2. Storytelling. Create activities that involve storytelling. Storytelling activities always feels different than just sharing our personal narrative writing, because with storytelling, students are able to be creative and draw connections to their experiences that don’t have to fit a specific writing model. Students build on their stories with partner practice and they always develop creative ways to capture audience attention.
  3. Restorative Justice Talking Circles. Incorporate restorative justice talking circles. In a talking circle norms are established by the group. The norms usually focus on the ways the community can listen respectfully and support one another. A talking piece, an object of significance chosen by Circle members, is passed around inviting equal participation. If a student holds the talking piece they are invited to speak, while all others listen to and support the speaker. As the talking piece makes its way around the circle, students all have an equal opportunity to share or pass. Talking Circles have been shown to build connectedness (Bintliff, 2016; Boyes-Watson, 2008; Boyes-Watson & Pranis; 2015; Riestenberg, 2012). Circles can also be used as a structure to promote the sharing of writing, thoughts about a lesson, or reflections on a community or class activity. A wonderful book that I recommend to get you started with Talking Circles is Circle Forward by Carolyn Boyes-Watson and Kay Pranis.
  4. Student-Led Service-Learning or Action Planning Around Social Justice. What better way to engage student voice than to listen to students as they work to strategically create a means of improving their community? Much service-learning is designed by educators based on building or program goals. But when your students choose their own topics, work together, act, and then publish their findings, it creates a great opportunity to listen to your students’ ideas and concerns about social justice within their own community. Two recommended service-learning guide books are Service-Learning by Degrees by Alice Terry and Jann Bohnenberger and The Complete Guide to Service Learning by Cathryn Berger Kaye. Teaching Tolerance’s Perspectives for a Diverse America, a free on-line curriculum that includes a section entitled “Do Something”, which provides wonderful ideas for social justice action projects.

Listening, of course, is a skill that we work at over a lifetime, and the more we work at it, the better we get. When I first began teaching, I quickly realized that I needed to hone my listening skills in order to connect with my students because the context of their lives was very different from my own. I took every training opportunity to increase my listening skills: Courage to Teach work atParker Palmer‘s Center for Courage and Renewal, restorative justice training (resources recommended in a later section), cognitive coaching training (Costa & Garmston, 2002), and mindfulness meditation work. And I keep working at it!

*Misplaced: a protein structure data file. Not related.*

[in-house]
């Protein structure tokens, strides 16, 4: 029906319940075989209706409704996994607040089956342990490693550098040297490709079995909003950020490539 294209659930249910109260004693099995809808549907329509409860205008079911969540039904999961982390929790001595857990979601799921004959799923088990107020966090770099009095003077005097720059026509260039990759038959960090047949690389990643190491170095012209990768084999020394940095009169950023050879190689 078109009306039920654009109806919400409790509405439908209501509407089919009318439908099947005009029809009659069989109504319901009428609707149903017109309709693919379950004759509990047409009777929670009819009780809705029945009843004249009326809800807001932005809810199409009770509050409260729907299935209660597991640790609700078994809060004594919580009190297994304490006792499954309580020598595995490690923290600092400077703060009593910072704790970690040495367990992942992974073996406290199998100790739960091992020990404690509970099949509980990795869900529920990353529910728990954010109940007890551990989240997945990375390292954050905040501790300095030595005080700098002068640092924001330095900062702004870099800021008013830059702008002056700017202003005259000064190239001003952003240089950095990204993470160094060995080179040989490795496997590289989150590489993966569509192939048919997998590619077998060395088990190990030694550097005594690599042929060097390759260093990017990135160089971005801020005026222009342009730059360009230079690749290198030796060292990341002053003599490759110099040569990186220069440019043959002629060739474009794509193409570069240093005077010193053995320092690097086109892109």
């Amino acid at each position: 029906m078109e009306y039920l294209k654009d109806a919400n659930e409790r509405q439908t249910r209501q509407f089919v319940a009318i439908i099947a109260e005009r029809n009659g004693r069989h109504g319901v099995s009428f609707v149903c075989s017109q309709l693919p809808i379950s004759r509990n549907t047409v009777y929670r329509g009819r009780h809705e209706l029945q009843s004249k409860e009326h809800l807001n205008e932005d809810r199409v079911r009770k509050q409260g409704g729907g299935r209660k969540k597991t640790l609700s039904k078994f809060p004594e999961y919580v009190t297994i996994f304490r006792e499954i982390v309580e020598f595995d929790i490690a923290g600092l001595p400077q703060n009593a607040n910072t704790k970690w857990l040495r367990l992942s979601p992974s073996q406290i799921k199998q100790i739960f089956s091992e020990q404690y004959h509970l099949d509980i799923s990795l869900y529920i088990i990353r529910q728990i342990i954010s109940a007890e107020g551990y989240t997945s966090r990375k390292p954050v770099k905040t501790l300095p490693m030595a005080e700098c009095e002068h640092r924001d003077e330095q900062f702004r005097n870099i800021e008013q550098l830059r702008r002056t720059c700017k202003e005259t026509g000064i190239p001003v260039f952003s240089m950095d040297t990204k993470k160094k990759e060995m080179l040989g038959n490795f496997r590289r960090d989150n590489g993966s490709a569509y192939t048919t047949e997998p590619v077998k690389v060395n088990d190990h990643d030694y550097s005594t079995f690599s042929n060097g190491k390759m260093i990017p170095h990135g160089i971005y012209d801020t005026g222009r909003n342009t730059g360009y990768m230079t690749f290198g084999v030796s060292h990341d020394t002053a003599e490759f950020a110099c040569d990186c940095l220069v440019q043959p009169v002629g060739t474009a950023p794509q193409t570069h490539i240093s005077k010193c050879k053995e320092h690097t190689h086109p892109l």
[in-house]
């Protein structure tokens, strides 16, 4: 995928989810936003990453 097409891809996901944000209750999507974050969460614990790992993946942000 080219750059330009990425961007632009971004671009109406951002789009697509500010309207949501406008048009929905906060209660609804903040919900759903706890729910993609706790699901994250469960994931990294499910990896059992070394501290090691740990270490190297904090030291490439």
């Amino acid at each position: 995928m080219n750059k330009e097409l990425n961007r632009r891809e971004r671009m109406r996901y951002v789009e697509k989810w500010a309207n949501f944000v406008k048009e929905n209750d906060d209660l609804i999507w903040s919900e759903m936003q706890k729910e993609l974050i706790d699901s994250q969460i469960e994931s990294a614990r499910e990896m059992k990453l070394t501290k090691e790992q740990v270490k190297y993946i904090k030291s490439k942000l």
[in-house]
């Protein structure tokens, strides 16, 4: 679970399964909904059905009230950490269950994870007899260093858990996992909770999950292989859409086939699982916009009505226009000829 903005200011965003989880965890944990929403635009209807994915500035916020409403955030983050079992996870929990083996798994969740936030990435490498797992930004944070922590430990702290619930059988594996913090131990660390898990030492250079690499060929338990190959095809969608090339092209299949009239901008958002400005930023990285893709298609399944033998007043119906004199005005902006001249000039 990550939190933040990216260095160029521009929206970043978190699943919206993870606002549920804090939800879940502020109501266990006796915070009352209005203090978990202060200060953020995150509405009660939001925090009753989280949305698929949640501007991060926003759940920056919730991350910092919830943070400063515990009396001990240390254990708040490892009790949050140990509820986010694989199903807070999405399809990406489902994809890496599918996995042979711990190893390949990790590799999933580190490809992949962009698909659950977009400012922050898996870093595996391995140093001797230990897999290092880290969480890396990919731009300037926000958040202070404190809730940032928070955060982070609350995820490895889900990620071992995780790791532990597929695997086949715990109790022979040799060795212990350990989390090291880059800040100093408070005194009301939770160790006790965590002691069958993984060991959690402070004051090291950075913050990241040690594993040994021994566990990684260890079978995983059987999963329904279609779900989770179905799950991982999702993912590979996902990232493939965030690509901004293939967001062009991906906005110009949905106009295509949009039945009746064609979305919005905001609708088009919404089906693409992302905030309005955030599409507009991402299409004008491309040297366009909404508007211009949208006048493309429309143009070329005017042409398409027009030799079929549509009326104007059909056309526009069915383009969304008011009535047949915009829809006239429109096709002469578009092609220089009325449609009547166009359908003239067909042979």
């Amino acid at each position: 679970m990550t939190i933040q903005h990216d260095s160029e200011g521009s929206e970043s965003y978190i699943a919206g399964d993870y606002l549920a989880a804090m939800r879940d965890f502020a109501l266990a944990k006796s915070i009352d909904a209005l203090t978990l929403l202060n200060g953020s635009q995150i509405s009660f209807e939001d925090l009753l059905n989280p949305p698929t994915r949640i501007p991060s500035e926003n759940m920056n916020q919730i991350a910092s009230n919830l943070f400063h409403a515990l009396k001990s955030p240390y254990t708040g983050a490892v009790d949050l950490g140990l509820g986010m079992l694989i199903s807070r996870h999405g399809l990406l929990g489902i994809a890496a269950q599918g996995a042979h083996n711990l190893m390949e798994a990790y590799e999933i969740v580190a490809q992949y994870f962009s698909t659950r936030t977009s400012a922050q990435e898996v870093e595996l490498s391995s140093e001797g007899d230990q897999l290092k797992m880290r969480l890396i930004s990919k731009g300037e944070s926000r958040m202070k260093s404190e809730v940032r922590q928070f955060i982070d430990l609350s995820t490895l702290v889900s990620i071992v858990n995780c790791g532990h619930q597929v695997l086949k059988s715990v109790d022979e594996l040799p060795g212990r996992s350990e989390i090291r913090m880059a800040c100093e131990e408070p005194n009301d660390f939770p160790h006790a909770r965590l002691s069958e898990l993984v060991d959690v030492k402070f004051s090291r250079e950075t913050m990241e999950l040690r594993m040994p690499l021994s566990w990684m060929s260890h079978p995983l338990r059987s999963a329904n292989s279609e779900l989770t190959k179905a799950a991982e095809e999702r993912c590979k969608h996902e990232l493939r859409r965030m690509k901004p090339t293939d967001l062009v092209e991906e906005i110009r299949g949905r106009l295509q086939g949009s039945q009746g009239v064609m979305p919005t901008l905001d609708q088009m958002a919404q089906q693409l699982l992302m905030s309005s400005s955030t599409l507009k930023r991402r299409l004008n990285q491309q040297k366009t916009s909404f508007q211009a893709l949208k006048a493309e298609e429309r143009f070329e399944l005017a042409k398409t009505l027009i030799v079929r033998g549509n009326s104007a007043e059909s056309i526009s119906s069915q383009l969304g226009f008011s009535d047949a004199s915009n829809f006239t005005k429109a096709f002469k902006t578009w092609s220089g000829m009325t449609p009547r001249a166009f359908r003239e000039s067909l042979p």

One way to increase potential learning is to expand the listening circle to include your students’ caregivers. Consider rethinking family night/conferences to rely more on i inquiry-based interviews with parent/guardians (Kroeger and Lash, 2011).When we don’t engage in inquiry with our families, we often assume the “best” parents are those who follow the traditional expectations of involved parents — those who attend conferences, communicate in a timely manner, volunteer, etc. When educators do not account for the full picture, we often misinterpret the types of resources our parents may bring to our classroom communities (Compton-Lily, 2003; Gay, 2000 & 2010; Gorski, 2013; Kroeger & Lash, 2011; Nieto, 2000.) At times, we reach out to the most disconnected families in a way that creates an assumption that the parents are deficient in some way (parenting classes, sending home clothing or items that weren’t asked for, etc.). Schools committed to teaching for social justice must think carefully about providing ways to listen to parent/guardians in our communities in a way that honors the language, history, culture, knowledge and wisdom that is present within our families (Nieto, 2000). This includes honoring our families’ preferred methods of communication.

Here are some ways you can listen to your students’ caregivers: